As our attorneys at Geyer Law discuss with clients the wisdom of using a reverse mortgage as part of their retirement planning, it’s important to go over the different ways in which a reverse mortgage loan may fit into their estate plan. The big question is – “Is it going to be important to your children to inherit your house after you pass away?”
There are a variety of reasons parents might choose to use a reverse mortgage, including avoiding draining their retirement portfolios while the stock market is down, deferring the claiming of social security benefits, or helping pay for needed updates and repairs on the house itself.
We sometimes see seniors using reverse mortgages when they choose to relocate in order to be closer to children and grandchildren. Using a HECM (Home Equity Conversion Mortgage) for Purchase allows them to buy a new home or condo without taking on a monthly mortgage payment.
Whatever the motivation for the reverse mortgage transaction, the loan is going to need to be repaid once the owners are no longer occupying the home. One estate planning strategy is to have the parents use a portion of the proceeds of the reverse mortgage itself to purchase life insurance payable to their children, providing the means for the children to repay the loan and recover ownership of the home.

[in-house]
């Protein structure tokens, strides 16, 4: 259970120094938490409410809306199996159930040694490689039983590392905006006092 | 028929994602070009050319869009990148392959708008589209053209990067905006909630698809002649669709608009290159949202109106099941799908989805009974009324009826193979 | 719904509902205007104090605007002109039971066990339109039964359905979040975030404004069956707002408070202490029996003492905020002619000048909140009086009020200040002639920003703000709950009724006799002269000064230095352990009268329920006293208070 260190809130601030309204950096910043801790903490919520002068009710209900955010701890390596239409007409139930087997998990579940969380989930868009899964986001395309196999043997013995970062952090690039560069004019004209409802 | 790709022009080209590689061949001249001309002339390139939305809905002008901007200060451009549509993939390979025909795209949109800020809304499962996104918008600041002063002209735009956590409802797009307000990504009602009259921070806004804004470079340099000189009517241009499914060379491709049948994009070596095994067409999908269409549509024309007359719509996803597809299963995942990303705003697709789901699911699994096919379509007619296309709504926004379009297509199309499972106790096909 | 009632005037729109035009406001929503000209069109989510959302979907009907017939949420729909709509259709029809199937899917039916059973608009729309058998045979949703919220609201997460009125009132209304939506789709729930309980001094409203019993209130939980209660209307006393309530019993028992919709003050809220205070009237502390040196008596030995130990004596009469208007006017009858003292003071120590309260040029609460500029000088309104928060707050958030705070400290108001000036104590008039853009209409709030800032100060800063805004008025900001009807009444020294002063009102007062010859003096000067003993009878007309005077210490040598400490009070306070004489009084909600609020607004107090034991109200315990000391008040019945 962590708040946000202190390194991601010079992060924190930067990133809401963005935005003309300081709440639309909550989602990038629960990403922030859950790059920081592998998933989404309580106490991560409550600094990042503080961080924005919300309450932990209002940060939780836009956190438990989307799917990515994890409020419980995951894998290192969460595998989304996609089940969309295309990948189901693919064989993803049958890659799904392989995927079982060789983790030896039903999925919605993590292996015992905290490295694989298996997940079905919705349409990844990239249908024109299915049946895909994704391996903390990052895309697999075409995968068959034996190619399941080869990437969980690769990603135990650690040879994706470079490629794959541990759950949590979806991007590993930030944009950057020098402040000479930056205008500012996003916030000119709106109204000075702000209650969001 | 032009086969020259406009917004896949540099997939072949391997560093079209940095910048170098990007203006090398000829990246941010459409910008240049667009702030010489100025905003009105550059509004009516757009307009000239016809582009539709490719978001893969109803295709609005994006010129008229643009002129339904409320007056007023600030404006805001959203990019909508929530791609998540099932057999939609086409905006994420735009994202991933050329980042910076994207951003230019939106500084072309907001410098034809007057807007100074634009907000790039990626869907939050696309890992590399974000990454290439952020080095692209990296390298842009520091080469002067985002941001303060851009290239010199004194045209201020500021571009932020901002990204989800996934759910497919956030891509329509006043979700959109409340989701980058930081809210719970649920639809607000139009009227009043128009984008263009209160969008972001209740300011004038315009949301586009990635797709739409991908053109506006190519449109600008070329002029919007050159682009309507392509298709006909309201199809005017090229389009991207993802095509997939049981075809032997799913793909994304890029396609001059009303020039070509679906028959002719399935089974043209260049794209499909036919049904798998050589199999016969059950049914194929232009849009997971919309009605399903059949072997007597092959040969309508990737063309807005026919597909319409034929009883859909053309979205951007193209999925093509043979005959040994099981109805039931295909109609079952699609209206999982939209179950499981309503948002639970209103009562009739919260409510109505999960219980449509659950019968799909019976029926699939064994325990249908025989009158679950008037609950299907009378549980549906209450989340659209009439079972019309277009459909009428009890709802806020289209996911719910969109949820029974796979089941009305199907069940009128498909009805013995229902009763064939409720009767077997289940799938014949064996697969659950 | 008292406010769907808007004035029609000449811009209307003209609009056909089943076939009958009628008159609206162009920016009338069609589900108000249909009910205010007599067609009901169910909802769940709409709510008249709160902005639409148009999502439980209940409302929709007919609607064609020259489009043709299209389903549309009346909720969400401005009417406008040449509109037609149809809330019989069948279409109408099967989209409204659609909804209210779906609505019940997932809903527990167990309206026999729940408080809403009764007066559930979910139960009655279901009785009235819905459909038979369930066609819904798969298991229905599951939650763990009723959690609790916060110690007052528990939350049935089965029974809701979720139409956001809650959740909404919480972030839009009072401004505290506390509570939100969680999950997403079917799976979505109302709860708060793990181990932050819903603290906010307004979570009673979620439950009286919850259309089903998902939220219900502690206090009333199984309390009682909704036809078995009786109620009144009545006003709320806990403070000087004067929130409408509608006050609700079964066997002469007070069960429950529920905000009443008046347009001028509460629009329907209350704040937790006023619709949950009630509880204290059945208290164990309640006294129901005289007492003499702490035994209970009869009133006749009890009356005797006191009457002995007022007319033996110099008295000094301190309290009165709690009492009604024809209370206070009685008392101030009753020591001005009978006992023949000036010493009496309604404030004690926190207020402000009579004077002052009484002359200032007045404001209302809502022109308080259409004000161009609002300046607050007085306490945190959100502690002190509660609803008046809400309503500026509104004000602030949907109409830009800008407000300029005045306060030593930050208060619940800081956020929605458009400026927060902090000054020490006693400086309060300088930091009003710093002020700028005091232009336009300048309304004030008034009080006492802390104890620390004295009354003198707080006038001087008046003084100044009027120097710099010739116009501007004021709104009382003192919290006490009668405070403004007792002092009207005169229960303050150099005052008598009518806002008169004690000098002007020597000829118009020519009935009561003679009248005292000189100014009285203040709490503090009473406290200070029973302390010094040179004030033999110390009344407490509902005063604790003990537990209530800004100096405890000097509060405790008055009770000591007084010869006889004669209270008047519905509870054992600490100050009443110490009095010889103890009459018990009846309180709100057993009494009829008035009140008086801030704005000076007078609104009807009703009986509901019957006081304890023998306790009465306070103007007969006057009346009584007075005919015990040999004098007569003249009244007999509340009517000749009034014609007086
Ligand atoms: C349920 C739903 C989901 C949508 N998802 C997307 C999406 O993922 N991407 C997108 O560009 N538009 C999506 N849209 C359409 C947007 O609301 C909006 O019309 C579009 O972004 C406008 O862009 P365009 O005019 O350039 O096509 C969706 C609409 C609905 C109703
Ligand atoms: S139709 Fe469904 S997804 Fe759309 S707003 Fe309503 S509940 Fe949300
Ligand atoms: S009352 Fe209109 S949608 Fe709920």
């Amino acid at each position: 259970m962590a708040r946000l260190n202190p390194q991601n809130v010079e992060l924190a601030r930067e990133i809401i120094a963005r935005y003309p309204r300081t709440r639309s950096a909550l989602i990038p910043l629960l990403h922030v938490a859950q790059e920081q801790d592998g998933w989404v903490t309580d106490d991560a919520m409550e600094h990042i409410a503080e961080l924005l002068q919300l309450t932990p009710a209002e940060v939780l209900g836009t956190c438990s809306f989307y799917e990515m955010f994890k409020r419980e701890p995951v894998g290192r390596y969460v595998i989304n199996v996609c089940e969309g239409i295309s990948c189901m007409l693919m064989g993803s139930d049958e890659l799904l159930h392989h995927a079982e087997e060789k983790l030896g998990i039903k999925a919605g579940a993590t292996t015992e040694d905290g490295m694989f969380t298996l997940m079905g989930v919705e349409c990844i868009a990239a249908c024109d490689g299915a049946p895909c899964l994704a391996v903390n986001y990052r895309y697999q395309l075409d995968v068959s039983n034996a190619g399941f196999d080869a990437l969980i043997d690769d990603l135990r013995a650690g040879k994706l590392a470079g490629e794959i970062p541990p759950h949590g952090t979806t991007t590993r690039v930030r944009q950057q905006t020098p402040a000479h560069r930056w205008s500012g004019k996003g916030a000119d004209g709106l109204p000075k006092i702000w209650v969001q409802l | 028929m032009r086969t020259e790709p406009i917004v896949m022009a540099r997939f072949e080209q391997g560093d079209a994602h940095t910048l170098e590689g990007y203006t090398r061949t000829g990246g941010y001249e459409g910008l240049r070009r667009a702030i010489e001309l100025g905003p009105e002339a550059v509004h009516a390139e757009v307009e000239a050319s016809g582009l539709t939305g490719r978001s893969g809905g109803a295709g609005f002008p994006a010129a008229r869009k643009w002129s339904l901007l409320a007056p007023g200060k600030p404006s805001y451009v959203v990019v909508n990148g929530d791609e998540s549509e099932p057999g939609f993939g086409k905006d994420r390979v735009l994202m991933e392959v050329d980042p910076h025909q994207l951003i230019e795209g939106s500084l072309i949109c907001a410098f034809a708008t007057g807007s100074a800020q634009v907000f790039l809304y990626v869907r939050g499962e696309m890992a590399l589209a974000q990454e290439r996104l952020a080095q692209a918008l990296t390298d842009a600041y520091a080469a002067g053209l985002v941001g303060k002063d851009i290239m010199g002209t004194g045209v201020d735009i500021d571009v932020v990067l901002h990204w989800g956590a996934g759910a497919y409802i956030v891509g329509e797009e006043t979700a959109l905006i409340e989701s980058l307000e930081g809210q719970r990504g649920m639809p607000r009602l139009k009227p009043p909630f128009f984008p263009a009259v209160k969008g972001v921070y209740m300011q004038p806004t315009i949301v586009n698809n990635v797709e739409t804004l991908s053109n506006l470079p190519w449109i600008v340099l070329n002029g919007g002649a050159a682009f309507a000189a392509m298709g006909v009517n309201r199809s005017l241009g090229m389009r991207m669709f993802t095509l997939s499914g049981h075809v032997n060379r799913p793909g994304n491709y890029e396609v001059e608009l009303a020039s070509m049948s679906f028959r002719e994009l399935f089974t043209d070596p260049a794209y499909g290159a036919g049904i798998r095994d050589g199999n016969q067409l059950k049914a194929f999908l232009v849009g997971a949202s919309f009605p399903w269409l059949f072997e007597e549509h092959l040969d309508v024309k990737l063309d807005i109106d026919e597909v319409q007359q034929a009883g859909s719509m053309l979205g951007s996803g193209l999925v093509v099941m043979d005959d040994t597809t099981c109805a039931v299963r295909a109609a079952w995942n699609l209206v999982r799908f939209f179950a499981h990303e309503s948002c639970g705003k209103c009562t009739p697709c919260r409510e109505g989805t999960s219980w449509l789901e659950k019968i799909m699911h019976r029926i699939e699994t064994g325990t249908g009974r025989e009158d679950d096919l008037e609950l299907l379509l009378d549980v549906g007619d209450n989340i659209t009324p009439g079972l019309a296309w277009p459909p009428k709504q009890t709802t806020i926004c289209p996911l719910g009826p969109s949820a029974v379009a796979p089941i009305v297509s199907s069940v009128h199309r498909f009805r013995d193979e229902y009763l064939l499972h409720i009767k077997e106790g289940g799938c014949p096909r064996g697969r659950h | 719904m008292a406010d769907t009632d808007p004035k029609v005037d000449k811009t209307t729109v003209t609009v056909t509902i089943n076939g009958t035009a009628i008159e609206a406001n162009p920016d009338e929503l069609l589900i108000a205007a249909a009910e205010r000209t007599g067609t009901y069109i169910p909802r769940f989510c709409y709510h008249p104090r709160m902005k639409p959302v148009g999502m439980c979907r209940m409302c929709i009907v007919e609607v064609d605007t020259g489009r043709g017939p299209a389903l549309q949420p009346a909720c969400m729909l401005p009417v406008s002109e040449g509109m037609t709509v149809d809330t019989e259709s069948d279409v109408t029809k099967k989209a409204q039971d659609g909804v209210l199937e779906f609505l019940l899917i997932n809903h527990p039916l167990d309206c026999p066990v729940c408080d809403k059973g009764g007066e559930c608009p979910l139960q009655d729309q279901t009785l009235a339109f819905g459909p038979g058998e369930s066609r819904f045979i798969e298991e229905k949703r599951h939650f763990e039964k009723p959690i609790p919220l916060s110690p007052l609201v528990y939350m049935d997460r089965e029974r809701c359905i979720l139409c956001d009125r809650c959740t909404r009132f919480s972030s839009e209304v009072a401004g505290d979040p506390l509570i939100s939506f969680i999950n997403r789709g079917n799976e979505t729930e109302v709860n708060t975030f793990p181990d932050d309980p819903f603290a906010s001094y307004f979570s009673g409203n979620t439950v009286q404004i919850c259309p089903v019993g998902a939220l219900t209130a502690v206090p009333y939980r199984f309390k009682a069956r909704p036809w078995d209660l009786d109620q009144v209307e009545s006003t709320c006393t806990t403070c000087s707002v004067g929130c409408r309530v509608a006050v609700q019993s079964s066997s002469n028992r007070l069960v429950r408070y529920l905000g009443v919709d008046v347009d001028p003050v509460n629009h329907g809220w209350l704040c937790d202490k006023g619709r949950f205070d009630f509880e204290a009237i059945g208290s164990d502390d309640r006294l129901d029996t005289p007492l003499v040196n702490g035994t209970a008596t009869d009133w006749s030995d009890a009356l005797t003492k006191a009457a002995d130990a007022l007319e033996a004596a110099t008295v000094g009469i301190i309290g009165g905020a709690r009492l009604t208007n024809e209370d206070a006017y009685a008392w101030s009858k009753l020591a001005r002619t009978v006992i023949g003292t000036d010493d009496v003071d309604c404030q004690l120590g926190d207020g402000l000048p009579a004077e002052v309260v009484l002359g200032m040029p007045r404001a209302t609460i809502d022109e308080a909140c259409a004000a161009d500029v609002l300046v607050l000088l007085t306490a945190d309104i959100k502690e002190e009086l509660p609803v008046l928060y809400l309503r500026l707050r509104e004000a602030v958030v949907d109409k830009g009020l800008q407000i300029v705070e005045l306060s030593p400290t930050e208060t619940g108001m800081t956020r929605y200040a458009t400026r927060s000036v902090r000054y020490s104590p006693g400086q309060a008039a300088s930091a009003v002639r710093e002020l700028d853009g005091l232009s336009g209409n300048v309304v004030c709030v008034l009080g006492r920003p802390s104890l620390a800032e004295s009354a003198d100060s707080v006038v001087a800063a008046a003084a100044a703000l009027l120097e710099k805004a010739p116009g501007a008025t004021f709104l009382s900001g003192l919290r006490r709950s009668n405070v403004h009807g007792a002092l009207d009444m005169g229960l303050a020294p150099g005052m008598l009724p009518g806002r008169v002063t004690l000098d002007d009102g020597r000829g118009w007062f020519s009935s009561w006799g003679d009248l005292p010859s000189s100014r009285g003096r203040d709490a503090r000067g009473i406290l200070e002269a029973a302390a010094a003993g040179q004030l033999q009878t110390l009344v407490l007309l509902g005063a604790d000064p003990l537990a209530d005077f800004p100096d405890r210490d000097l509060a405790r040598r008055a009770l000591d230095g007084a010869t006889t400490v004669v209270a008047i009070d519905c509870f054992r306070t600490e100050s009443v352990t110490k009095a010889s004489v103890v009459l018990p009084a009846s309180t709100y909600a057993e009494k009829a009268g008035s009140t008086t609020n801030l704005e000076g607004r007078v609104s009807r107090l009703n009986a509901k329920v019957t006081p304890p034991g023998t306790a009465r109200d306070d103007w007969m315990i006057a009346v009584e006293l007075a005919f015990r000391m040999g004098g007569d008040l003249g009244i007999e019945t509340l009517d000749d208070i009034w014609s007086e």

Those heirs will have six months to pay off the loan or refinance the home with a conventional mortgage. Since a reverse mortgage is a non-recourse loan, they won’t need to pay the difference if the home appraises for less than the amount of the debt.
At Rebecca W. Geyer & Associates, we’re dedicated to providing in-depth counseling to individuals and families to accomplish practical estate planning solutions. We emphasize the word “families”, because we encourage and even help arrange family conferences that involve younger family members in the discussion of tactics being considered by the parents.
Reverse mortgages can help seniors improve their own lifestyles, but it’s important to consider multi-generational needs and goals..
– by Ronnie of the Rebecca W. Geyer & Associates blog team